Dictionary says it’s a particle meaning even though, however. But I can’t understand it. We have だって that’s basically だ（です）and quoting って together, we have たった which means something like “only”, “just”. But how is this one formed? There’s only rice paddy that uses that. Is it just a whole particle that can’t be separated and unique unlike だって? Cause I keep seeing this って as a quoting particle. Met it in expression 何たって.
The dictionary says it’s from たとて, which is a combination of た (the perfective aspect auxiliary) plus とて.
It’s not って the quotative particle.
The entry says it can change to だって after an ん.
The same dictionary says that 何たって is an abbreviation of 何と言ったって, so you can see the perfective た there. This has a quotation within it but it’s not the part you were referring to.
Thanks. It may seem like I didn’t try looking for it online and went here first, but actually I jtried putting it into google and it lead me to たっての願い. The thought of using the searchbars of japanese dictionaries have never occured to me . Life should get easier from now on.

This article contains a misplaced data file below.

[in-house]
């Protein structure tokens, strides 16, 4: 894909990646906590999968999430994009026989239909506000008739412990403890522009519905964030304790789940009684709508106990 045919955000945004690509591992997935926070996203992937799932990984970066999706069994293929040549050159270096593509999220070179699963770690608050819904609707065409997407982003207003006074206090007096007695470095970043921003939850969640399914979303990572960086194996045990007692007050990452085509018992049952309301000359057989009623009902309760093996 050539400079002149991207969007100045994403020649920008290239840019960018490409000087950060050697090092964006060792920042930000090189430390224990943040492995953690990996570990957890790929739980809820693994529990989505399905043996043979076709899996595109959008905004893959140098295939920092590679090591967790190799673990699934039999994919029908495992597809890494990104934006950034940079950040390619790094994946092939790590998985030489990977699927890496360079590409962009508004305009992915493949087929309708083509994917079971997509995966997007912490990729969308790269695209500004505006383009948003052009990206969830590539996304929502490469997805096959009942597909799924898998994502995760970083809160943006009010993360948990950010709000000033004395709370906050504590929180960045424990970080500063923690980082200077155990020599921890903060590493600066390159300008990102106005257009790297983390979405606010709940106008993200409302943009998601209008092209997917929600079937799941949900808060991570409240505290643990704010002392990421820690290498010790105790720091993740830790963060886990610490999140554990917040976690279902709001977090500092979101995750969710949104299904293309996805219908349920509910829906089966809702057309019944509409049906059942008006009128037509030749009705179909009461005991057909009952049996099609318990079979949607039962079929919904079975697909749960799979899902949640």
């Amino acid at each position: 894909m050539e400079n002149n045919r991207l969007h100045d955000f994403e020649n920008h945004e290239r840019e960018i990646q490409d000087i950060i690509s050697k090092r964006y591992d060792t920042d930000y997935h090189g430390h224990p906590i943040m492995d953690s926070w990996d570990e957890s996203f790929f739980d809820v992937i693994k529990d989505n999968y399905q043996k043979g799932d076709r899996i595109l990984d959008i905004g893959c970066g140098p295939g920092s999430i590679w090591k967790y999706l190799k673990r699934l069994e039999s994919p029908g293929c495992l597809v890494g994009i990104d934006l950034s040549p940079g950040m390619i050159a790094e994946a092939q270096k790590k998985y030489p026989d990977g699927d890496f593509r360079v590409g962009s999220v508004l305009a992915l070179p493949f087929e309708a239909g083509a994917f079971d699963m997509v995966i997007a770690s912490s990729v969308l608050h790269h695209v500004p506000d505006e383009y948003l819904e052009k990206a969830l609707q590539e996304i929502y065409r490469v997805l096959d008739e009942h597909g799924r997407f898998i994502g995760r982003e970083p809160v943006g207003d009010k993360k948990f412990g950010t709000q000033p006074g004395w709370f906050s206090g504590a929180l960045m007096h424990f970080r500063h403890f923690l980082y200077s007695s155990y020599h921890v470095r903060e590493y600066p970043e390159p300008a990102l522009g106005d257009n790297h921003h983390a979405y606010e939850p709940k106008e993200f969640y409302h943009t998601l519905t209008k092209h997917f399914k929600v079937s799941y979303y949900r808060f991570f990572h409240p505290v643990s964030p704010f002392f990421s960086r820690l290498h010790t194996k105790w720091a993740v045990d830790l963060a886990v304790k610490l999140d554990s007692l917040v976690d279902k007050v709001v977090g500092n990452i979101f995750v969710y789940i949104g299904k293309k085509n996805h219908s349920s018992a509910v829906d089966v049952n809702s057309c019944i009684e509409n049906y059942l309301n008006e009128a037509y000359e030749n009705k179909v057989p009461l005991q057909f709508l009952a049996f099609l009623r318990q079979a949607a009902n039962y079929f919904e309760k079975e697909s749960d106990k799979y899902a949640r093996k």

Edit: Damn, searching weblio for some other words debunked all my theories made over the year. Stuff like なんて actually being など and とて. Words like these are used so often, and yet I never understood their nature. I was certain nothing actually explains those words as google never helped me and I’m a goddamn level 56 already, about to graduate any month now. I feel so ignorant now.
I imagine plenty of natives don’t know the exact roots of everything. It’s not really critical for using them correctly.
I suppose not. But words I can’t grasp boggle me. Weblio even knows that あらへん is kyoto dialect and how it appeared. I did understand that means ない, however I used to believe there is no explanation and people who say it were insane before
Heh. I have heard a lot of 関西べん but not so much 京ことば. But あらへん makes sense in that へん seems to replace ない in a lot of 関西 speech (食べられへん, すみまへん).